Growth and Change: The Postwar Years
1948 – 1958
The Monmouth County Historical Association celebrated its fiftieth year of existence with a gala afternoon event in October of 1948. The coming decade would bring changes to both postwar America and to the Association itself. The museum would acquire a second historic house, focus on community programs and exhibitions, and welcome some of the finest objects and artifacts into its collections.
On January 14, 1949, the board meeting met at a hurriedly-arranged gathering. Shrewsbury resident Mrs. Nellie R. Holmes had died, and trustees learned that she had willed the Allen House, a well-known eighteenth century structure on the corner of Shrewsbury Avenue and Route 35, to the Association. The will gave life rights to Lillie Huelson, a close family friend of Nellie Holmes. The Board meeting minutes noted that “In the event that Mrs. Huelson does not wish to occupy the building, it reverts to the Historical Association to retain and maintain…” By early February, the Association learned that Mrs. Huelson planned to live in the house for the time being, but the fact that the organization would one day have two historic structures to care for was both exhilarating and sobering.
The Allen House was not the only historic site offered to the Association. Early in 1949, a small structure believed to have been Phillip Freneau’s print shop offered to the Association. Philip Freneau was born in 1752 in New York City and was raised in Matawan, Monmouth County, New Jersey. Known as the “Poet of the American Revolution,” Freneau was shaped by his experiences as a ship’s captain, New Jersey militia member, and a prisoner of war on a British prison ship. He published the newspaper The National Gazette and was close to such celebrated figures as Thomas Jefferson and James Madison. Freneau died at the age of eighty, frozen to death while walking home. Research revealed that the building was not Freneau’s 18th century print shop but a much later building, apparently dating to the 1840s. The Association did not pursue the purchase.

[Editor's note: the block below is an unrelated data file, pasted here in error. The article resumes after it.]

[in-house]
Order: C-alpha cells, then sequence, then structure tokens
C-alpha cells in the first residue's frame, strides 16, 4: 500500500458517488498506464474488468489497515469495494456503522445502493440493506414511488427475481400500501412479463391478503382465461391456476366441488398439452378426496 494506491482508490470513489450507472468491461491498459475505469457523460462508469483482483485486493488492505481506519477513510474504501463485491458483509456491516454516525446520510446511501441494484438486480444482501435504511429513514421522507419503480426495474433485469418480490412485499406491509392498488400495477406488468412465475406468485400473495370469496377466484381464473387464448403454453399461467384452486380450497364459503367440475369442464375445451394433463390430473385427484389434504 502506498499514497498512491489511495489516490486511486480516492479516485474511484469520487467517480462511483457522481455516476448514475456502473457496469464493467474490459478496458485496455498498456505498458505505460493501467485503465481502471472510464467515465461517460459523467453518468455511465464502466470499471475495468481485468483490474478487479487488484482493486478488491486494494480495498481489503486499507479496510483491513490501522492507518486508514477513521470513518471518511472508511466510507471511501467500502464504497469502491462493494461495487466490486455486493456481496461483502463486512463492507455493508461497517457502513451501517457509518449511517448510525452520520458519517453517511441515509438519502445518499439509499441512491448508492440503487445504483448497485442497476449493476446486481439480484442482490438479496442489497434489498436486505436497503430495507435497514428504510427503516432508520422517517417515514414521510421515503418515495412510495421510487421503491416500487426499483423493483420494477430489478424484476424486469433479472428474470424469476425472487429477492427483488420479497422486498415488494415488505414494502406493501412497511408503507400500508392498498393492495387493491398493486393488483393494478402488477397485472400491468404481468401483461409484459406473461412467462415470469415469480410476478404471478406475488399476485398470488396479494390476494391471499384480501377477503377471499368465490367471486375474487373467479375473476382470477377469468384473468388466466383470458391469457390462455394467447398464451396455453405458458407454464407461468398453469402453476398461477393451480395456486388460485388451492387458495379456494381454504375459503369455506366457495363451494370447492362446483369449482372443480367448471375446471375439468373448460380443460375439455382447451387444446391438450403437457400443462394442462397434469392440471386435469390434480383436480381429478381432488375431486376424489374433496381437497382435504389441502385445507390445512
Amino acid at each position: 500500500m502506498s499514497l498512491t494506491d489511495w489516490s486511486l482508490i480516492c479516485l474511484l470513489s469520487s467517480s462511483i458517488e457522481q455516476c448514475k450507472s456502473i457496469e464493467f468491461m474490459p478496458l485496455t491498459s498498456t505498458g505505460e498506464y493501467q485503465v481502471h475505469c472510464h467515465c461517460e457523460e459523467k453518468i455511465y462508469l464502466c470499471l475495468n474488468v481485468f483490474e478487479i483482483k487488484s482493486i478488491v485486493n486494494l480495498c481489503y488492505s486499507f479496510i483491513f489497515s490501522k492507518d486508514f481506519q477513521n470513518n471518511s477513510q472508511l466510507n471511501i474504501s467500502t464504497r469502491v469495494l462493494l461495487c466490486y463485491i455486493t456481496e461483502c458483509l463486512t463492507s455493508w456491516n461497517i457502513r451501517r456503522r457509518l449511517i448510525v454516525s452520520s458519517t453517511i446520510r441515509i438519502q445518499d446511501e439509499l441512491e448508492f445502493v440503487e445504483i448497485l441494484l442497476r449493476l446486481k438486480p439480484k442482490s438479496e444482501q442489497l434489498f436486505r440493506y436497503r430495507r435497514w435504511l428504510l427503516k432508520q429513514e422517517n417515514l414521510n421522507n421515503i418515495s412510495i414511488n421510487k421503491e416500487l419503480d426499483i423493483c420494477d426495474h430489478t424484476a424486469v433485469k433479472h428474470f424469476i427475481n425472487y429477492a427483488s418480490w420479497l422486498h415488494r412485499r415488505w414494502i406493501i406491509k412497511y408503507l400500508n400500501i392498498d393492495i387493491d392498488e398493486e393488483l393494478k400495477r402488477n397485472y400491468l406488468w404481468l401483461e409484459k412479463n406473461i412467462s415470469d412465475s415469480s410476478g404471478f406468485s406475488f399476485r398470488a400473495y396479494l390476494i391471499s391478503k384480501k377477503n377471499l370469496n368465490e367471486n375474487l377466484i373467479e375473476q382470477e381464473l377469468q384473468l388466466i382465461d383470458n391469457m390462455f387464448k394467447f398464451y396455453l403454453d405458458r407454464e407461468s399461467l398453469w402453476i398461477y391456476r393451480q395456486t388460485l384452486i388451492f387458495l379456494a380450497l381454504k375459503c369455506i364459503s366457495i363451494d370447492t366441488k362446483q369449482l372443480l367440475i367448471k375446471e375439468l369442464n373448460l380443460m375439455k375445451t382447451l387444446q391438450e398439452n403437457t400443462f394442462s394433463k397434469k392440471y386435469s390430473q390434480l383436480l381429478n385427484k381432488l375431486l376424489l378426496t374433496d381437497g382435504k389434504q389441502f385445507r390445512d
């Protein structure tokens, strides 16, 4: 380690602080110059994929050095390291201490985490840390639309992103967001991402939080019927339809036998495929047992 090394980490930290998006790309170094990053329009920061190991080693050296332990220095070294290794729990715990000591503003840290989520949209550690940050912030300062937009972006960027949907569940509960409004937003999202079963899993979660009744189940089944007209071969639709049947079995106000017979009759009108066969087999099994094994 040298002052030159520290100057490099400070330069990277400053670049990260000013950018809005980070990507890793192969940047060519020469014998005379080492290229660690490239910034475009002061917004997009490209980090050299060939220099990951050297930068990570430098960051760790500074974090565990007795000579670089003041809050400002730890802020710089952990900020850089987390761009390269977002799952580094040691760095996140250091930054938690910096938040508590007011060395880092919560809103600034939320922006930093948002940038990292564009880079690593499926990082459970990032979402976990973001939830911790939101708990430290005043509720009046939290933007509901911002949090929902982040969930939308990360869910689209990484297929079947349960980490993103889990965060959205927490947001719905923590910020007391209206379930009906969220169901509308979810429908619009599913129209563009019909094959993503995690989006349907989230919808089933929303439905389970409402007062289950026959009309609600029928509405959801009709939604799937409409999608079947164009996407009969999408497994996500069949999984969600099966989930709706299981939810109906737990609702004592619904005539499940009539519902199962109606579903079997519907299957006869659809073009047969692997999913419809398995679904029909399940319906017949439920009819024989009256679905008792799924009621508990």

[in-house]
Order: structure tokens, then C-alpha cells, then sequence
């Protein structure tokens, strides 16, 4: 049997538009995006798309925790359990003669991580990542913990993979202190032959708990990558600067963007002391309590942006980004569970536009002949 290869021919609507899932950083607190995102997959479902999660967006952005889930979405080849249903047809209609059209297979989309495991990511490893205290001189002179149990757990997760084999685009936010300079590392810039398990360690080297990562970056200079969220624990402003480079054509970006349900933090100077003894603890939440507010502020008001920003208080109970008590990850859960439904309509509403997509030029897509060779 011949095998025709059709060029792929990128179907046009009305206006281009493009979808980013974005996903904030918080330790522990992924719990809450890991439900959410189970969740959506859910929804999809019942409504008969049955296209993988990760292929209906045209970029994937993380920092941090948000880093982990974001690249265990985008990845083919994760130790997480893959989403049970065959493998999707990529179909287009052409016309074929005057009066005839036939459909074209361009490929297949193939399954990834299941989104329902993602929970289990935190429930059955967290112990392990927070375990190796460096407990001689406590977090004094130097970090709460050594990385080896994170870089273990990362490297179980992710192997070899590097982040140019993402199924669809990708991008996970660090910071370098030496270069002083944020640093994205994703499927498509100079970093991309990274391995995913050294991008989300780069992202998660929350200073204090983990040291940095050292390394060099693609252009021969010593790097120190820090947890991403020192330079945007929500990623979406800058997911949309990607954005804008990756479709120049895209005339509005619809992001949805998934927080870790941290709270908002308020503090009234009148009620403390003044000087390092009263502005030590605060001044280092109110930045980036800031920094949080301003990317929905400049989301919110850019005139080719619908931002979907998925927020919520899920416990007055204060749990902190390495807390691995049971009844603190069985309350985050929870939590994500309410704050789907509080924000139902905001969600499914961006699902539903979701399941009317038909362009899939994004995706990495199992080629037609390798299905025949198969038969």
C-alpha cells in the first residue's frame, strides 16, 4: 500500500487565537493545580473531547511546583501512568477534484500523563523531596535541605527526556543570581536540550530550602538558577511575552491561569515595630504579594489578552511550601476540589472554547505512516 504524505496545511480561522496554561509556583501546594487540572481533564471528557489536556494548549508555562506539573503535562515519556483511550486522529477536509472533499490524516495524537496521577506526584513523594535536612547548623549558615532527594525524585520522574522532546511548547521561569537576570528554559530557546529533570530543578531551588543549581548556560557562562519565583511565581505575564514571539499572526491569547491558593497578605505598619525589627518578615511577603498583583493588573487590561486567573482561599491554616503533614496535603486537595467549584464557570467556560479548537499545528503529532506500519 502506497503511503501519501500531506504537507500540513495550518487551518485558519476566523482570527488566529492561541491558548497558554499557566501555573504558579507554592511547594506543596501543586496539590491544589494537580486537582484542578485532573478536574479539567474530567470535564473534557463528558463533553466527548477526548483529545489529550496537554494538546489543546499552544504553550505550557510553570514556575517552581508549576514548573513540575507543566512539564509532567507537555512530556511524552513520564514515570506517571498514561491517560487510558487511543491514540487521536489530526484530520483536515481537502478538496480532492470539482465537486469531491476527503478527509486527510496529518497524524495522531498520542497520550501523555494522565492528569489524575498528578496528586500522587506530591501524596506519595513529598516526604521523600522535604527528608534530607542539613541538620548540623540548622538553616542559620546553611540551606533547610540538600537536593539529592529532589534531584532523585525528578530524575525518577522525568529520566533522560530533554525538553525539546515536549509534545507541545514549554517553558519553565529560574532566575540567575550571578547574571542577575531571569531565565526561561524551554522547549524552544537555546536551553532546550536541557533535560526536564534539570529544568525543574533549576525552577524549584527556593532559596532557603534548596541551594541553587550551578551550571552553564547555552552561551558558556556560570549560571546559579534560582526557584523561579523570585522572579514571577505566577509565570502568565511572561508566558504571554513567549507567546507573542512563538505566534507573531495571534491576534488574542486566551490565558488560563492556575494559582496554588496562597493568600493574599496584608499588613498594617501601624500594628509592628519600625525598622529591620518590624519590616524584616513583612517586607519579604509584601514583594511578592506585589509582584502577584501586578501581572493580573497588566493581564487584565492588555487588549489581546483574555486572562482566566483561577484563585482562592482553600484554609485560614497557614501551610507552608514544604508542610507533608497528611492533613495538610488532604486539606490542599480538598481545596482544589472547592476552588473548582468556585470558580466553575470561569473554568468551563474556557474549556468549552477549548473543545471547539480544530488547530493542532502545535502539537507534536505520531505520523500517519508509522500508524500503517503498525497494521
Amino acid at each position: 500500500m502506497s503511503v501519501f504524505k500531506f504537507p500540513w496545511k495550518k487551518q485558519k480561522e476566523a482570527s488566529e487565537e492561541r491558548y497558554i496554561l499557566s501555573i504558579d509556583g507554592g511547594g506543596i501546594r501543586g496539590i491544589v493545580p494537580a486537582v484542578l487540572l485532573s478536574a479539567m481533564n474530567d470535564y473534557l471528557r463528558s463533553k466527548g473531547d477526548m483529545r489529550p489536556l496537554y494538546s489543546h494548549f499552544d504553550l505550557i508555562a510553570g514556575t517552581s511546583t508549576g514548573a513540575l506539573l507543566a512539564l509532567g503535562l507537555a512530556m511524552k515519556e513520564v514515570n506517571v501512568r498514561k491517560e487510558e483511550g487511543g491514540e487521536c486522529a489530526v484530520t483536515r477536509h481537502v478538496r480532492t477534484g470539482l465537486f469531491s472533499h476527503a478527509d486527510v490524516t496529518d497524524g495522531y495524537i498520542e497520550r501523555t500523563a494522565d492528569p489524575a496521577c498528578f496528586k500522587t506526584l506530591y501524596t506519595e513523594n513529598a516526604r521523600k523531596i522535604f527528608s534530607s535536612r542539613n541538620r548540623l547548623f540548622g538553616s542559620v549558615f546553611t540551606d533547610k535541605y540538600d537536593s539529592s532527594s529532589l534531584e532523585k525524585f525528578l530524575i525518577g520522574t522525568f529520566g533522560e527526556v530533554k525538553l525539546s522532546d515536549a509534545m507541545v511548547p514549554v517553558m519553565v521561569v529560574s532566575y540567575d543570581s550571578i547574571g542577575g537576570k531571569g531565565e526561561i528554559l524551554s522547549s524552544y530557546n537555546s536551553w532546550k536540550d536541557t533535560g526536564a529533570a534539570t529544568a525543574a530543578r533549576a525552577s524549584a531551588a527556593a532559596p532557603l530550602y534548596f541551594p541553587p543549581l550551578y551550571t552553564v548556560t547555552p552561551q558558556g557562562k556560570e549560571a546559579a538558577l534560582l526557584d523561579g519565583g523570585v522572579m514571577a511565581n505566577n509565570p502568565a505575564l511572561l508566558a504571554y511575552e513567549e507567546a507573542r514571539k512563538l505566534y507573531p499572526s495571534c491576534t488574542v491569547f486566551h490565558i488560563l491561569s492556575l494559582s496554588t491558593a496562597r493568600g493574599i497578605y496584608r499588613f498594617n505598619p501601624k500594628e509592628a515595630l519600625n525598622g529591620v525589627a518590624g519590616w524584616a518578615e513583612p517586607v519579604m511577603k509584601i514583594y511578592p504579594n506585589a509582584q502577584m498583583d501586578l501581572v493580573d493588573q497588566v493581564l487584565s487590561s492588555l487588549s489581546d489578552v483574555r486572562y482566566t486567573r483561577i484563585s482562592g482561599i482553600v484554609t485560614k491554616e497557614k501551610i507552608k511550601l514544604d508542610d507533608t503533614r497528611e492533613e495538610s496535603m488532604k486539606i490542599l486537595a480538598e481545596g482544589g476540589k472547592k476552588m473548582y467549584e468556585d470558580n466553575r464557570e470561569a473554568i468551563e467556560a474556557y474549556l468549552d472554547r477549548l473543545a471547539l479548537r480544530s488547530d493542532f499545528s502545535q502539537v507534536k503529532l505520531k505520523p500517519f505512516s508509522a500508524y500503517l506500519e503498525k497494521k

A second opportunity quickly presented itself, this time a small building constructed in the early 1820s and used as the medical office of Holmdel resident and physician Robert W. Cooke (179 – 1867). In July of 1949, museum Director Edward Feltus reported that the removal of the little building and its relocation to the back yard of the Freehold campus would be “quite expensive,” the price tag of $1,280 including the construction of a foundation for the house. The acquisition of this structure would occupy numerous board meetings for the next several years.
Fundraising was a key issue for the Association in the postwar years. In 1949, the board began planning a large-scale fair to raise much-needed funds for purchases and improvements and repairs to both the museum building and Marlpit Hall. The fair included a Fashion Show, “two theatrical acts,” an auction, an exhibition of vintage cars, another exhibition on old toys, and a “live pony ride and a carousel for the children.” The Fair did well, netting well over $3,000 for the Association. By 1952, the fair was expanded to a two-day event and featured a Horse Show. Board members Charles Vanderveer and Lillian Boschen chaired an accompanying antiques show and sale, posing for humorous publicity photographs to advertise the event.
During the war, board meetings had been cut back to four times a year. After gasoline rationing ended, trustees met monthly, with a short gap during the hot summer months. In October 1949, board president Josephine Mabel Brown stepped down as President. Assuming the role of Trustee head was Rumson resident Mary Jackson (Mrs. William C.) Riker.